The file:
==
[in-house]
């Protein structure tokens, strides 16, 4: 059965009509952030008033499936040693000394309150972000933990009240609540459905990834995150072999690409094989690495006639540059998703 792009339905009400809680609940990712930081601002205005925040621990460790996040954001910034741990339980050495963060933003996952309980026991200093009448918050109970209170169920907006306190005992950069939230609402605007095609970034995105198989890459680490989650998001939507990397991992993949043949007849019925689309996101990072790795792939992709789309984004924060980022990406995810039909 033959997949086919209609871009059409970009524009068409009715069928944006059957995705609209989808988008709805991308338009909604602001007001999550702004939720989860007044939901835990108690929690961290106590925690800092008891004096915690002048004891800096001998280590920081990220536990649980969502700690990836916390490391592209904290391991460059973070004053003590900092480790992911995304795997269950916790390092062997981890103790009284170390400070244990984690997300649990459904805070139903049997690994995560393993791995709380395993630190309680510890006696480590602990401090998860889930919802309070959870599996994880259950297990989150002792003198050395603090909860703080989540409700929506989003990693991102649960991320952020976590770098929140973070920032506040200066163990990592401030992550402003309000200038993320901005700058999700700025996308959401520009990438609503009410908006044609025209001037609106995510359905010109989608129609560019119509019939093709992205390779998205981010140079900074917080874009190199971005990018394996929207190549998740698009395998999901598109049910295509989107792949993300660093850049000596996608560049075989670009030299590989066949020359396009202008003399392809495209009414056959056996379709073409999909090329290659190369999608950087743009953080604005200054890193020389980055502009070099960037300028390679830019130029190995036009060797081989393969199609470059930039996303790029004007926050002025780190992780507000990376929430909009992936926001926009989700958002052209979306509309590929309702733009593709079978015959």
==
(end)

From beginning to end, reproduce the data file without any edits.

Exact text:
[in-house]
């Protein structure tokens, strides 16, 4: 059965009509952030008033499936040693000394309150972000933990009240609540459905990834995150072999690409094989690495006639540059998703 792009339905009400809680609940990712930081601002205005925040621990460790996040954001910034741990339980050495963060933003996952309980026991200093009448918050109970209170169920907006306190005992950069939230609402605007095609970034995105198989890459680490989650998001939507990397991992993949043949007849019925689309996101990072790795792939992709789309984004924060980022990406995810039909 033959997949086919209609871009059409970009524009068409009715069928944006059957995705609209989808988008709805991308338009909604602001007001999550702004939720989860007044939901835990108690929690961290106590925690800092008891004096915690002048004891800096001998280590920081990220536990649980969502700690990836916390490391592209904290391991460059973070004053003590900092480790992911995304795997269950916790390092062997981890103790009284170390400070244990984690997300649990459904805070139903049997690994995560393993791995709380395993630190309680510890006696480590602990401090998860889930919802309070959870599996994880259950297990989150002792003198050395603090909860703080989540409700929506989003990693991102649960991320952020976590770098929140973070920032506040200066163990990592401030992550402003309000200038993320901005700058999700700025996308959401520009990438609503009410908006044609025209001037609106995510359905010109989608129609560019119509019939093709992205390779998205981010140079900074917080874009190199971005990018394996929207190549998740698009395998999901598109049910295509989107792949993300660093850049000596996608560049075989670009030299590989066949020359396009202008003399392809495209009414056959056996379709073409999909090329290659190369999608950087743009953080604005200054890193020389980055502009070099960037300028390679830019130029190995036009060797081989393969199609470059930039996303790029004007926050002025780190992780507000990376929430909009992936926001926009989700958002052209979306509309590929309702733009593709079978015959």